Computer Networks – The Heralds Of Resource Sharing (Arpanet, 1972)

While writing my last post about today’s discussion in the Internet Course, I stumbled upon this 1972 gem of a documentary by Steven King (not that Steven King) about the formation of ARPANET. It’s 30 minutes long and features many of the minds behind the internet, including J.C.R. Licklider, Donald Davies, Larry Roberts, Fernando J. Corbatò, and several more. This is an awesome discovery, and given its on the Internet Archvie it’s most likely in the public domain and feely distributed and re-used. Yay!!! This might prove to be a nice resource for next week when we focus on the History of the Internet more intently as we build out a resource around it.

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10 Responses to Computer Networks – The Heralds Of Resource Sharing (Arpanet, 1972)

  1. Jim, you made my night. That was like discovering an old home movie because even though I never knew those people personally I knew all their names. Their vision to see what was coming (especially Licklider – he was 25 years ahead of everyone) is just astonishing. Thank you thank you for finding this!

    • Reverend says:

      I loving hearing Licklider talk abotu this stuff, especially after we discussed his impact on the development of the Internet earleir that day. It’s like his ideas come that much mroe to life. Serendipity is the most beautiful part of the web.

  2. Michael Berman says:

    So I decided to poke around the Internet Archive – here’s one a found – https://archive.org/details/AlanKeyD1987 Alan Kay walks you through the early history of the user interface including great demos of Sketchpad and the Xerox Parc Alto.

    • Reverend says:

      I can;t wait to watch this, these early “home videos” of computer pioneers could be its very own genre 🙂

      • Michael Berman says:

        OK Jim, I’m now spending too much time combing the Internet Archives and I found this – a 30 minute TV piece on the Internet made in 1993, and featuring an interview with… oh, don’t let me spoil it for you, but someone you know appears about 20 minutes in… https://archive.org/details/episode_1134 – this is right at the dawn of the Web (there’s a brief mention of Mosaic) and the beginnings of Internet video conferencing and podcasting (referred to as “Internet Radio”)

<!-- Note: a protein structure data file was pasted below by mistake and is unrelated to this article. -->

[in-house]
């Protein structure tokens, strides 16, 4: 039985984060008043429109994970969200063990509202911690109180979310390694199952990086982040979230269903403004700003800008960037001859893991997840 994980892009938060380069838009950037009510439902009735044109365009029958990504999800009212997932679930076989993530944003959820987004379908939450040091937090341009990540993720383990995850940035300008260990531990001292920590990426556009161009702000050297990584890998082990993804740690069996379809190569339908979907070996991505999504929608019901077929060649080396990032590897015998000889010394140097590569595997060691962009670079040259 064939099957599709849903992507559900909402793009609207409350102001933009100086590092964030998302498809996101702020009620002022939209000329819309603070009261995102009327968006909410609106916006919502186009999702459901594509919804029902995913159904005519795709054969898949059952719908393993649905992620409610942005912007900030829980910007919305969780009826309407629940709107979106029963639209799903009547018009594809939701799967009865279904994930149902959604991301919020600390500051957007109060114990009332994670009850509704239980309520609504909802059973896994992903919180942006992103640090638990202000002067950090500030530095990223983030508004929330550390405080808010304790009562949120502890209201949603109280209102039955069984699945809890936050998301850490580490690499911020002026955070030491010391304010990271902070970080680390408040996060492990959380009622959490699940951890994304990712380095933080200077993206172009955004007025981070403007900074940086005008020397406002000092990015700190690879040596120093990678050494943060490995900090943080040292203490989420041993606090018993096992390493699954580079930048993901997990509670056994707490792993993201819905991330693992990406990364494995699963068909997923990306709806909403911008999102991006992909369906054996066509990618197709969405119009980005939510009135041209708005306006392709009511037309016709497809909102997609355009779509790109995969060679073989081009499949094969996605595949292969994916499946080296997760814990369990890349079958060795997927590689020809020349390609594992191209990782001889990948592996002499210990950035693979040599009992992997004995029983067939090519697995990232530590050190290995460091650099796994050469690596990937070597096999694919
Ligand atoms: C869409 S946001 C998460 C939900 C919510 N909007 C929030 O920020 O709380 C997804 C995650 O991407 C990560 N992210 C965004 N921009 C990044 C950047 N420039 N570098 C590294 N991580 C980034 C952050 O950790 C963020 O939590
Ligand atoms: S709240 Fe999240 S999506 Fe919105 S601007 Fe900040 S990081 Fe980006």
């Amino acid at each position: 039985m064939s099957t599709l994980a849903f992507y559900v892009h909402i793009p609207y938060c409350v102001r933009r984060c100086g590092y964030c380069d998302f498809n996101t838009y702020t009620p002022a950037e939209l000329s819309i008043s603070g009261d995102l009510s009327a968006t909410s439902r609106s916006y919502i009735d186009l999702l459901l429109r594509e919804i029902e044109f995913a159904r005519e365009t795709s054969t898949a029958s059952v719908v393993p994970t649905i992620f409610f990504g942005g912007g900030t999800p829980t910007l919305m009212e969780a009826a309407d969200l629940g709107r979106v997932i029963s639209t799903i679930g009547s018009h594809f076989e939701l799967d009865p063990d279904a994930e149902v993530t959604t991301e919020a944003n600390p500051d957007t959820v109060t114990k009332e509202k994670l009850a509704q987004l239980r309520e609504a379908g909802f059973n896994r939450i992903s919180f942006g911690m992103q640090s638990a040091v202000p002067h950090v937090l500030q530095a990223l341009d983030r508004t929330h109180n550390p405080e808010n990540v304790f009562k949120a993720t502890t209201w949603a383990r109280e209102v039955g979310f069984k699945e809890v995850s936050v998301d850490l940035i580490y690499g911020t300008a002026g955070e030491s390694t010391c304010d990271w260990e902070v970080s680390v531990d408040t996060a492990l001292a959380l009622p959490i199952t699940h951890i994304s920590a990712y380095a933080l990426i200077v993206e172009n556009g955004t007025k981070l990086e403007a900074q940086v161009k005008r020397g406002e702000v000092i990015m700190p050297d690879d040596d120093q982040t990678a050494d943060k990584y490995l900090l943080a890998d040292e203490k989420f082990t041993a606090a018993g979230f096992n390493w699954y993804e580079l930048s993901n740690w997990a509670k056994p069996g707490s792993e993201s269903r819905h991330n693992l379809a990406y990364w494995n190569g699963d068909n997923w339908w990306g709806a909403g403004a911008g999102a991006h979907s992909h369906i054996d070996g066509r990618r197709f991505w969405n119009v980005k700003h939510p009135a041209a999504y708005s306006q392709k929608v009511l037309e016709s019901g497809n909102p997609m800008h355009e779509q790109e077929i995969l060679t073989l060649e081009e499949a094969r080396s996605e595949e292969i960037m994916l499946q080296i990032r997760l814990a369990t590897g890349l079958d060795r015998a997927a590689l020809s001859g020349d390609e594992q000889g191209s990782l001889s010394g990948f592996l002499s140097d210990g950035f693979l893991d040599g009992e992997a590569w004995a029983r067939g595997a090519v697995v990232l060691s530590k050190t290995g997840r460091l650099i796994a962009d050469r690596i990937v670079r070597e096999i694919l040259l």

3. This is not Internet specifically, but it’s from 1972, it’s very related, and contains these excellent lines:

    Until computers come to the people we will have no real idea of their most natural functions. Up to the present their cost and size has kept them in the province of rich and powerful institutions, who, understandably, have developed them primarily as bookkeeping, sorting and control devices. The computers have been a priceless aid in keeping the lid on top-down organization. They are splendidly impressive as oracles of (programmable) Truth, the lofty voice of unchangeable authority.

    In fact, computers don’t know shit. Their special talent in the direction of intelligence is the ability to make elabrate models and fiddle with them, to answer in detail questions that begin “What if ..?” In this they parallel (and can help) the acquiring of intelligence by children. But the basic fact of computer use is “Garbage In, Garbage Out” – if you feed the computer nonsense, it will dutifully convert your mistake into insanity-cubed and feed it back to you. Children are different – “Garbage In, Food Out” is common with them. Again, the benefits of variant parallel systems. Computer function is mostly one-track-mind, in which inconsistency is intolerable. The human mind functions on multiple tracks (not all of them accessible); it can tolerate and even thrive on inconsistency.

    I suggest that the parallel holds for the overall picture of computer use. Where a few brilliantly stupid computers can wreak havoc, a host of modest computers (and some brilliant ones) serving innumerable individual purposes can be healthful, can repair havoc, feed life. (Likewise, 20 crummy speakers at once will give better sound fidelity than one excellent speaker – try it.)

    http://www.wheels.org/spacewar/stone/rolling_stone.html

  4. Michael Berman says:

    OK Jim, I’m now spending too much time combing the Internet Archives and I found this – a 30 minute TV piece on the Internet made in 1993, and featuring an interview with… oh, don’t let me spoil it for you, but someone you know appears about 20 minutes in… https://archive.org/details/episode_1134 – this is right at the dawn of the Web (there’s a brief mention of Mosaic) and the beginnings of Internet video conferencing and podcasting (referred to as “Internet Radio”)

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